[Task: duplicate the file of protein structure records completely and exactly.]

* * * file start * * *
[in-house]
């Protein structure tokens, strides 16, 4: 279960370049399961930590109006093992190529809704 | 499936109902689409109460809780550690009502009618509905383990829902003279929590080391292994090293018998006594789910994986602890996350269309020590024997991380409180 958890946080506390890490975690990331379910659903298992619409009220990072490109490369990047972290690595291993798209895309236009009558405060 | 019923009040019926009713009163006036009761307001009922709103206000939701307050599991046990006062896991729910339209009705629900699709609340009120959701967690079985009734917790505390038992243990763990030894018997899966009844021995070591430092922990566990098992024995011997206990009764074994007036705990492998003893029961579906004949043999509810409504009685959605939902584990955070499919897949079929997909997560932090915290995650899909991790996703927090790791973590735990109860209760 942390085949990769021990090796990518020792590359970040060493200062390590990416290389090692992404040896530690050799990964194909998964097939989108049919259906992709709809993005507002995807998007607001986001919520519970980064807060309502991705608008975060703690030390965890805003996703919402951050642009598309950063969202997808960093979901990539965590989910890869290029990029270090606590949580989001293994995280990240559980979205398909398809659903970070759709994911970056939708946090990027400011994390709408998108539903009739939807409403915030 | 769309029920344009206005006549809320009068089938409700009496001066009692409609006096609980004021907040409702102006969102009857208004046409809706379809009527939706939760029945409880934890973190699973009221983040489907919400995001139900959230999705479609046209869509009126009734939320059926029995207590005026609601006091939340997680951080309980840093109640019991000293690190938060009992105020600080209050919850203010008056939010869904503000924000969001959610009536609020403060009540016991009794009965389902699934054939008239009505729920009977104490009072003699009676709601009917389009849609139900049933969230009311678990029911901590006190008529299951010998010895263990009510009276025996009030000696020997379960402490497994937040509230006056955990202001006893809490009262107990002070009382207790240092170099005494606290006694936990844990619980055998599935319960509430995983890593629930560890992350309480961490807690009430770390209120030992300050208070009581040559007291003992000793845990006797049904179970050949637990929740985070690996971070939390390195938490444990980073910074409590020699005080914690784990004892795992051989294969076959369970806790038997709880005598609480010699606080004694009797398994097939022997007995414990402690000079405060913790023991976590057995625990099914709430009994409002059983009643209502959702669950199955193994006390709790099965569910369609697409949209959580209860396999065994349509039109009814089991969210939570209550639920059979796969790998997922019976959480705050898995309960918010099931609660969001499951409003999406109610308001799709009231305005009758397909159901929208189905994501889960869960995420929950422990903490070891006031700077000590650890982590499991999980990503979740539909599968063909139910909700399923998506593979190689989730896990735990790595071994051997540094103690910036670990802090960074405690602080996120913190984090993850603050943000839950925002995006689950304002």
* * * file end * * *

[in-house]
């Protein structure tokens, strides 16, 4: 279960370049399961930590109006093992190529809704 | 499936109902689409109460809780550690009502009618509905383990829902003279929590080391292994090293018998006594789910994986602890996350269309020590024997991380409180 958890946080506390890490975690990331379910659903298992619409009220990072490109490369990047972290690595291993798209895309236009009558405060 | 019923009040019926009713009163006036009761307001009922709103206000939701307050599991046990006062896991729910339209009705629900699709609340009120959701967690079985009734917790505390038992243990763990030894018997899966009844021995070591430092922990566990098992024995011997206990009764074994007036705990492998003893029961579906004949043999509810409504009685959605939902584990955070499919897949079929997909997560932090915290995650899909991790996703927090790791973590735990109860209760 942390085949990769021990090796990518020792590359970040060493200062390590990416290389090692992404040896530690050799990964194909998964097939989108049919259906992709709809993005507002995807998007607001986001919520519970980064807060309502991705608008975060703690030390965890805003996703919402951050642009598309950063969202997808960093979901990539965590989910890869290029990029270090606590949580989001293994995280990240559980979205398909398809659903970070759709994911970056939708946090990027400011994390709408998108539903009739939807409403915030 | 769309029920344009206005006549809320009068089938409700009496001066009692409609006096609980004021907040409702102006969102009857208004046409809706379809009527939706939760029945409880934890973190699973009221983040489907919400995001139900959230999705479609046209869509009126009734939320059926029995207590005026609601006091939340997680951080309980840093109640019991000293690190938060009992105020600080209050919850203010008056939010869904503000924000969001959610009536609020403060009540016991009794009965389902699934054939008239009505729920009977104490009072003699009676709601009917389009849609139900049933969230009311678990029911901590006190008529299951010998010895263990009510009276025996009030000696020997379960402490497994937040509230006056955990202001006893809490009262107990002070009382207790240092170099005494606290006694936990844990619980055998599935319960509430995983890593629930560890992350309480961490807690009430770390209120030992300050208070009581040559007291003992000793845990006797049904179970050949637990929740985070690996971070939390390195938490444990980073910074409590020699005080914690784990004892795992051989294969076959369970806790038997709880005598609480010699606080004694009797398994097939022997007995414990402690000079405060913790023991976590057995625990099914709430009994409002059983009643209502959702669950199955193994006390709790099965569910369609697409949209959580209860396999065994349509039109009814089991969210939570209550639920059979796969790998997922019976959480705050898995309960918010099931609660969001499951409003999406109610308001799709009231305005009758397909159901929208189905994501889960869960995420929950422990903490070891006031700077000590650890982590499991999980990503979740539909599968063909139910909700399923998506593979190689989730896990735990790595071994051997540094103690910036670990802090960074405690602080996120913190984090993850603050943000839950925002995006689950304002």